I will continue to vote Green when I can, and even to give them a little money now and then, but it's clear now, as it wasn't a decade ago, that the Green Party is a lost cause. And there's no other barely acceptable "third party" on the horizon. Thus an independent candidacy is all there can be. This is what Nader did in practice, if not in theory, every time he ran, even in 2000. I think he was wrong not to put party building first back then. But that's not an issue now.
If not Nader, then who? Alexander Cockburn argued in The Nation (November 29) -- a venue open to some of the most rabid Nader-baiters, Eric Alterman, for example -- that Russ Feingold should run. Having followed Feingold from a perch in the state he represented, I have my doubts. He is hardly a man of the Left. But I could be persuaded, especially if, as 2011 unfolds, it looks like a commonsense "maverick" approach on campaign finance and banking regulation and the like is more viable among former Obama voters than reliably progressive stances.
Wouldn't an independent candidacy throw the election to Sarah Palin or someone like her, someone even more odious than George Bush? That's a danger. After all, the Democrats still are the lesser evil, though at the rate they're going, if the Republicans would just stand still, they might not be any longer by 2012. But however that may be, at this point, Palin or someone like her is a greater threat to the GOP than to the Democrats. For all their obvious faults, Tea Partiers at least have spunk enough to make mainstream Republicans tremble. If it turns out that, by 2012, the monied interests for whom the Republican Party exists can't stomach its useful idiots any longer, perhaps the Tea Party will get the message and launch an independent campaign of its own.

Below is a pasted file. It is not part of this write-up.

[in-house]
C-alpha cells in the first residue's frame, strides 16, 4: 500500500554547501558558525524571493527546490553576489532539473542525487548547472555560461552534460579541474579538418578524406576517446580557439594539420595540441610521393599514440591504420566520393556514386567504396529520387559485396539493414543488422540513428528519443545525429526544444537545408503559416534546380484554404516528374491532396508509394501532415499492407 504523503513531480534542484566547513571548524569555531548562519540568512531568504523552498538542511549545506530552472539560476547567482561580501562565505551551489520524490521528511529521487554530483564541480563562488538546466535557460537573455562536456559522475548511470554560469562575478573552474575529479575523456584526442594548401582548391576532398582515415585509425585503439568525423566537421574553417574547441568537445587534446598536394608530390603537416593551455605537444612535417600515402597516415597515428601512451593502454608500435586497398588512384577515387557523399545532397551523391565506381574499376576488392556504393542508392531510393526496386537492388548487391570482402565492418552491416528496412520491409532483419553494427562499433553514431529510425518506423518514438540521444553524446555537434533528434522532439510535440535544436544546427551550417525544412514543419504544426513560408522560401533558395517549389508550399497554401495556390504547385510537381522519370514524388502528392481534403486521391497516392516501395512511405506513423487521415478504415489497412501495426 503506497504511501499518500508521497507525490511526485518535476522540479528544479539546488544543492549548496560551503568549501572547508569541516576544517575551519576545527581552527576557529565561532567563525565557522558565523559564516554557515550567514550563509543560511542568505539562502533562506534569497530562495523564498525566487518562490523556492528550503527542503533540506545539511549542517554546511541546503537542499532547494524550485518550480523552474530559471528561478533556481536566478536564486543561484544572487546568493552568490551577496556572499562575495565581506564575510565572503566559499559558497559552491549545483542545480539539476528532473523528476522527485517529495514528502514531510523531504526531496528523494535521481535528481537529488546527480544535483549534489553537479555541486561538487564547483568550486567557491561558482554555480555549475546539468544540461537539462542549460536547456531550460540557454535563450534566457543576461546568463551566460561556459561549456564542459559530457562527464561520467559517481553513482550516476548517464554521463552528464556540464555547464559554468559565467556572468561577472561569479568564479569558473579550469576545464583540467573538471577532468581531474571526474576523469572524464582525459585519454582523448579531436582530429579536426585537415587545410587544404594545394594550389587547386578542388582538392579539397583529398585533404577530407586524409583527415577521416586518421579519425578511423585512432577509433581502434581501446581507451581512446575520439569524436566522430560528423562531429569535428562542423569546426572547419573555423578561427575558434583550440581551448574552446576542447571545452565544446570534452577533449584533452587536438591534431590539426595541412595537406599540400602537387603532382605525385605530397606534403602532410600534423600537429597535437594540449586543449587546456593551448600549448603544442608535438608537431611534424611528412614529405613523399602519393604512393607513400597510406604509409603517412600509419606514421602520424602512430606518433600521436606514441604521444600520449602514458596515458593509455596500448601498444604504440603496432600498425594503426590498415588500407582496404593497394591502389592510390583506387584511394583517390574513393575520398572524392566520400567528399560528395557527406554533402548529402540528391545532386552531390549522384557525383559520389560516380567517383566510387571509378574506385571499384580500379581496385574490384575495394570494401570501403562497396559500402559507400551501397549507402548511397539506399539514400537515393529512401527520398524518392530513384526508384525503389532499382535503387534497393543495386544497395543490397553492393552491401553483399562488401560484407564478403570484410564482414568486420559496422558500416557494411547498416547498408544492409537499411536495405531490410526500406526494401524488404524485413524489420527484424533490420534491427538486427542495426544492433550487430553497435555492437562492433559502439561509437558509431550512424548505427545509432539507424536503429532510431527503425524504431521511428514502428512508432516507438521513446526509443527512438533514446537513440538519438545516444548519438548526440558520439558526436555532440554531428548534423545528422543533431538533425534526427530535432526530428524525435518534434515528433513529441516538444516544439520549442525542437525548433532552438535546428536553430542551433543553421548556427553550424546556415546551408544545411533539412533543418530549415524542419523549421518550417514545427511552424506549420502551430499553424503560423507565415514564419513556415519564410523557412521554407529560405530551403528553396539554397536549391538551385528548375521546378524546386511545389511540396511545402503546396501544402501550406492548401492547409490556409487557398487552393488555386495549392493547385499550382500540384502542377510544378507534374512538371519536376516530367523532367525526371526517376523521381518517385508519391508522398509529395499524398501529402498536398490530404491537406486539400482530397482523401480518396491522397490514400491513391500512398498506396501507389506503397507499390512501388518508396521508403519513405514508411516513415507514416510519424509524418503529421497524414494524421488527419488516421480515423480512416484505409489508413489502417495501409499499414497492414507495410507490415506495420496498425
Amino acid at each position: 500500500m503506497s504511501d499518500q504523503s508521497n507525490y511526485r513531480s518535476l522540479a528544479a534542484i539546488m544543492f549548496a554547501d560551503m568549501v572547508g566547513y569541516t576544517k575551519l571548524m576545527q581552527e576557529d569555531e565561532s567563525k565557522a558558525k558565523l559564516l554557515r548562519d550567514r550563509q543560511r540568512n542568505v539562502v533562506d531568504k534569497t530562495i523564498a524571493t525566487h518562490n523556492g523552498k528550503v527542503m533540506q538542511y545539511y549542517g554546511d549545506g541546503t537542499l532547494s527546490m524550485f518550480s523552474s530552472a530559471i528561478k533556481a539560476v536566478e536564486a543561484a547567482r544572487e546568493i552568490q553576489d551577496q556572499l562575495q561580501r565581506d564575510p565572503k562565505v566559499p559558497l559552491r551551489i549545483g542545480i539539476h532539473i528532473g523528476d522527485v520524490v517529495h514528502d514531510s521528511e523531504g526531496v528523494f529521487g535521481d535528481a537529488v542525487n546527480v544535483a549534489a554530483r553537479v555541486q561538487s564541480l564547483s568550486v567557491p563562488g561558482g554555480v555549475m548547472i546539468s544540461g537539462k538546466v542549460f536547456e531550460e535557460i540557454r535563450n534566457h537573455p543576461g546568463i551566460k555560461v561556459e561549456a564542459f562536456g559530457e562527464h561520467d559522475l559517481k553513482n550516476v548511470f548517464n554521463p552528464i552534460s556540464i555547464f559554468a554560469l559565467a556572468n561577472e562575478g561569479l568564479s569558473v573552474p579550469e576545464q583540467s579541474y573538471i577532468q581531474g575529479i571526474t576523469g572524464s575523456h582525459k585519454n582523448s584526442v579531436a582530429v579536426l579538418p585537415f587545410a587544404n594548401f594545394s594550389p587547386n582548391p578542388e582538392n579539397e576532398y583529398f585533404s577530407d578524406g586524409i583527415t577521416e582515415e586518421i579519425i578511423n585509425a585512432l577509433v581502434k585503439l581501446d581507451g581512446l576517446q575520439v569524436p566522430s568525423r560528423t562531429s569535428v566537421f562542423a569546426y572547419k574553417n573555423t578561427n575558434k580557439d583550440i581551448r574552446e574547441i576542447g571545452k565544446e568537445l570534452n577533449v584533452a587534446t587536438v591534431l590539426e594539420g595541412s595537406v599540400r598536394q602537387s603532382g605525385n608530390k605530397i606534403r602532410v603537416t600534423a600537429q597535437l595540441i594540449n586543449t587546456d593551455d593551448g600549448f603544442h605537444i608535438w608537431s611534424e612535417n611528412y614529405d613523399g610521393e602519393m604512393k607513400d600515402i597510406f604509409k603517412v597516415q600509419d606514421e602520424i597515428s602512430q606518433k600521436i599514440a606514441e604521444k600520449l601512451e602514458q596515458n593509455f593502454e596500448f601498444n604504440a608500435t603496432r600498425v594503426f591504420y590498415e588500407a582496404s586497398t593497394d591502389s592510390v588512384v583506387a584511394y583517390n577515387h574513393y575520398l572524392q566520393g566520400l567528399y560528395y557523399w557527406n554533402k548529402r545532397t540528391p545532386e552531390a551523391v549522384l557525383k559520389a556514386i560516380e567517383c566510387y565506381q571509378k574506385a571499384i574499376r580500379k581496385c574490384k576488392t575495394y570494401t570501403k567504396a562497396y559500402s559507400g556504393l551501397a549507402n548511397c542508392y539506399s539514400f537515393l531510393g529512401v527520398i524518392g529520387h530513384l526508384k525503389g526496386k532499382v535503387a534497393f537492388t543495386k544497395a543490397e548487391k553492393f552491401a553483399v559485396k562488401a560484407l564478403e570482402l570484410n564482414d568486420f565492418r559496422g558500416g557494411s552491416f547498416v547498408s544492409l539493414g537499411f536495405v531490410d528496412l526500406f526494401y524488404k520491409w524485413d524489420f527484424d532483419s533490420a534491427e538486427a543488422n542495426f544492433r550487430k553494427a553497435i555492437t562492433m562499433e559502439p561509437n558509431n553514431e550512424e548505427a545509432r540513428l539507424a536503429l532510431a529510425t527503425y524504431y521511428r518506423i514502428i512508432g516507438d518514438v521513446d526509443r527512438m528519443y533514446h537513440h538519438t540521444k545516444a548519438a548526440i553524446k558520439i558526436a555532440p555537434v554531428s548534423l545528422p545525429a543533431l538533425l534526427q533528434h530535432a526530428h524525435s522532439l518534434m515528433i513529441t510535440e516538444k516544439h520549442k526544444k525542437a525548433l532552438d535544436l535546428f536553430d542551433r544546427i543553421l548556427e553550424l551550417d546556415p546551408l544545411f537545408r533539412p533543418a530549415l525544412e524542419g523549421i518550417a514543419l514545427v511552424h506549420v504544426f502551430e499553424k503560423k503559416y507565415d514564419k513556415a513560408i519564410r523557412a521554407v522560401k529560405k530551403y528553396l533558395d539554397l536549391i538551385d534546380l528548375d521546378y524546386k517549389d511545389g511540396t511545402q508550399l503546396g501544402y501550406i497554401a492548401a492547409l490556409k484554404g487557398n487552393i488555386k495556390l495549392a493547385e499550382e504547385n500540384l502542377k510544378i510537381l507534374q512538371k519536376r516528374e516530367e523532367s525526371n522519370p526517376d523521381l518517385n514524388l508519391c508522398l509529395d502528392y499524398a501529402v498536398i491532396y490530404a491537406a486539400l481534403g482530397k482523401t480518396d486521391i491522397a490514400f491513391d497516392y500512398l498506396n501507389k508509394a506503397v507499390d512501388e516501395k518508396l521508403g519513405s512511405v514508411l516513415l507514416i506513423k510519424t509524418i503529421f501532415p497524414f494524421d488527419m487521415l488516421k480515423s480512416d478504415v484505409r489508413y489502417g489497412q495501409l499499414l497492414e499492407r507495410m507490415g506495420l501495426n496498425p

Feingold got his Senate nomination in the first place by running in the Wisconsin primary against two, better known, Democrats - a former governor and a plutocrat. In three (or more) way races anything can happen. Ironically, that may just be the only way we can get "change we can believe in." Certainly, the Democratic Party can't or won't deliver it. And it keeps getting clearer day by day that going the safest route by lining up behind the lesser evil is what got us into this 'revolting development' in the first place. With or without Obama in the White House, what we need now, more even than in 2008, is what Obama once called "the audacity of hope." Getting behind a viable independent candidate, outside the Democratic ambit, might just be the most feasible way to get it.